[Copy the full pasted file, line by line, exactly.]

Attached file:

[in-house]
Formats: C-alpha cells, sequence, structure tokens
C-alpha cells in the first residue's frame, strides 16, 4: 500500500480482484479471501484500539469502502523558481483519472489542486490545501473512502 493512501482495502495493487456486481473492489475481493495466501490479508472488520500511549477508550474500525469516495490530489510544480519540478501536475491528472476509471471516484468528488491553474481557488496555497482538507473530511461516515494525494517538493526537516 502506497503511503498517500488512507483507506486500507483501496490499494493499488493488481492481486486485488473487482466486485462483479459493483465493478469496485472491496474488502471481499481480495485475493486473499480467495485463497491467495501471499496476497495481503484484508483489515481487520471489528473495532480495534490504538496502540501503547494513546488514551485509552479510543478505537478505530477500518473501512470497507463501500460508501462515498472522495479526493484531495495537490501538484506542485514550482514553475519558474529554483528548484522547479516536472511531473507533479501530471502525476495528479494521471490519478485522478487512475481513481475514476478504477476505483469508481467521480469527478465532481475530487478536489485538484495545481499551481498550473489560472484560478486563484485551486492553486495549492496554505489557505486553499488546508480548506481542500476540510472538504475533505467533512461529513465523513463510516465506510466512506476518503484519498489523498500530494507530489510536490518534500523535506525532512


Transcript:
[in-house]
Formats: C-alpha cells, sequence, structure tokens
C-alpha cells in the first residue's frame, strides 16, 4: 500500500480482484479471501484500539469502502523558481483519472489542486490545501473512502 493512501482495502495493487456486481473492489475481493495466501490479508472488520500511549477508550474500525469516495490530489510544480519540478501536475491528472476509471471516484468528488491553474481557488496555497482538507473530511461516515494525494517538493526537516 502506497503511503498517500488512507483507506486500507483501496490499494493499488493488481492481486486485488473487482466486485462483479459493483465493478469496485472491496474488502471481499481480495485475493486473499480467495485463497491467495501471499496476497495481503484484508483489515481487520471489528473495532480495534490504538496502540501503547494513546488514551485509552479510543478505537478505530477500518473501512470497507463501500460508501462515498472522495479526493484531495495537490501538484506542485514550482514553475519558474529554483528548484522547479516536472511531473507533479501530471502525476495528479494521471490519478485522478487512475481513481475514476478504477476505483469508481467521480469527478465532481475530487478536489485538484495545481499551481498550473489560472484560478486563484485551486492553486495549492496554505489557505486553499488546508480548506481542500476540510472538504475533505467533512461529513465523513463510516465506510466512506476518503484519498489523498500530494507530489510536490518534500523535506525532512